Masiakasaurus wasn’t the only dinosaur to have strange teeth. Meet Incisivosaurus, the buck-toothed (and quite possibly inbred) distant cousin of Velociraptor. The maniraptora dinosaur family (of which Incisivosaurus is a member of) is best known for its sickle clawed killers such Deinonychus and Utahraptor which were cunning pack hunters more than capable of taking down prey many times their size. By contrast, Incisivosaurus, with its lack of deadly weapons, seemed fairly under equipped to kill, well, pretty much anything. On the plus side, it could use its weird overbite and wonky teeth to do a really good impression of Cletus the slack jawed yokel.
When most people think of dinosaurs they think of gigantic, hulking monstrosities that noisily stomped their way through life. Epidexipteryx hui was quite the opposite. With a body length of only ten inches, it was one of the smallest dinosaurs of all. While its diminutive size was remarkable, Epidexipteryx‘s strangest feature was its disproportionately long fingers which it seems to have used to climb trees. It is also believed that Epidexipteryx could use its long fingers to probe deep into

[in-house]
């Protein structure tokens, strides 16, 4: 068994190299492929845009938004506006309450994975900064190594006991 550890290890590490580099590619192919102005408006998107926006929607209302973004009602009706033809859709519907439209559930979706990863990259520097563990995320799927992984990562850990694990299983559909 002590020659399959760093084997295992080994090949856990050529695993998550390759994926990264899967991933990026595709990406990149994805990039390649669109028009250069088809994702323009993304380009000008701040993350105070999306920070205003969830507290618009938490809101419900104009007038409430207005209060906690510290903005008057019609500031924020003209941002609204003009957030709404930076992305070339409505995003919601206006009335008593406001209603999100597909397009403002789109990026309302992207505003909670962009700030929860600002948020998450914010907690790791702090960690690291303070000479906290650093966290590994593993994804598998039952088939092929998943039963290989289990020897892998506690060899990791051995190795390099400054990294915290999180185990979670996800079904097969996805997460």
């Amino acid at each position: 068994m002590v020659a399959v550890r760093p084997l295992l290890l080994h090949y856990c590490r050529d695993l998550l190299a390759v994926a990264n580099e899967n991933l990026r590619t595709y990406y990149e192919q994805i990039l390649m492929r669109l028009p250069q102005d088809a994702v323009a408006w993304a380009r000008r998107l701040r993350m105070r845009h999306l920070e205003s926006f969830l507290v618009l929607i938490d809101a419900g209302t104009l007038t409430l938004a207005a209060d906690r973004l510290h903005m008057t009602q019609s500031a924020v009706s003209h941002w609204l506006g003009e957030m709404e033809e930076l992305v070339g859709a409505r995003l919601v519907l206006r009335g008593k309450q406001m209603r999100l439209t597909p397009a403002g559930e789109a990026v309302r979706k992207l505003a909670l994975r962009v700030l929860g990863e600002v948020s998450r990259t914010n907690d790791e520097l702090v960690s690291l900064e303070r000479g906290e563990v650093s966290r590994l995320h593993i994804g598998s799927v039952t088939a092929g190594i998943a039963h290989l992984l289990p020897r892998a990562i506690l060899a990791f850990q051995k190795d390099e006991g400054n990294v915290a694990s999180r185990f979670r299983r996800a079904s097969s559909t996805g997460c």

your eye sockets tree trunks in order to snare wood burrowing grubs. Such a feeding strategy is implemented by a modern day mammal called the aye aye, which lives in Madagascar.
Epidexipteryx also had elaborate ornamental tail feathers. This surprised many dinosaur experts when the creature was described in 2008 as Epidexipteryx lived in the middle of the Jurassic and such a fancy form of dinosaur decoration wasn’t expected to show up in the fossil record until millions of years later. truly, Epidexipteryx was a dinosaur fashion icon way ahead of its time.
Epidexipteryx wasn’t the only strange creature that inhabited the trees of the dinosaur world. Microraptor was a member of the dromaeosaur family (or ‘raptor’ family as they are more commonly known). While most dromaeosaurs were fleet footed hunters which chased their prey on the ground, Microraptor, by contrast, would have been extremely awkward when moving on the ground so would have spent most of its time in the trees, or rather, between them. That is to say that Microraptor was an expert glider which used its four (yes four!) wings to make its way from tree to tree. It needed to be one too as it shared its habitat with a larger and nastier type of gliding raptor called Sinornithosaurus which certainly would have viewed Microraptor as a meal (and, according to some outspoken researchers, might even have been venomous!) – if it could catch it that is (Repeat after me, four wings good, two wings bad…)! The woodlands of Cretaceous China no doubt played host to many a thrilling aerial chase between these two aerodynamic raptors.
And finally, the weirdest dinosaur of all can be found on Page 5: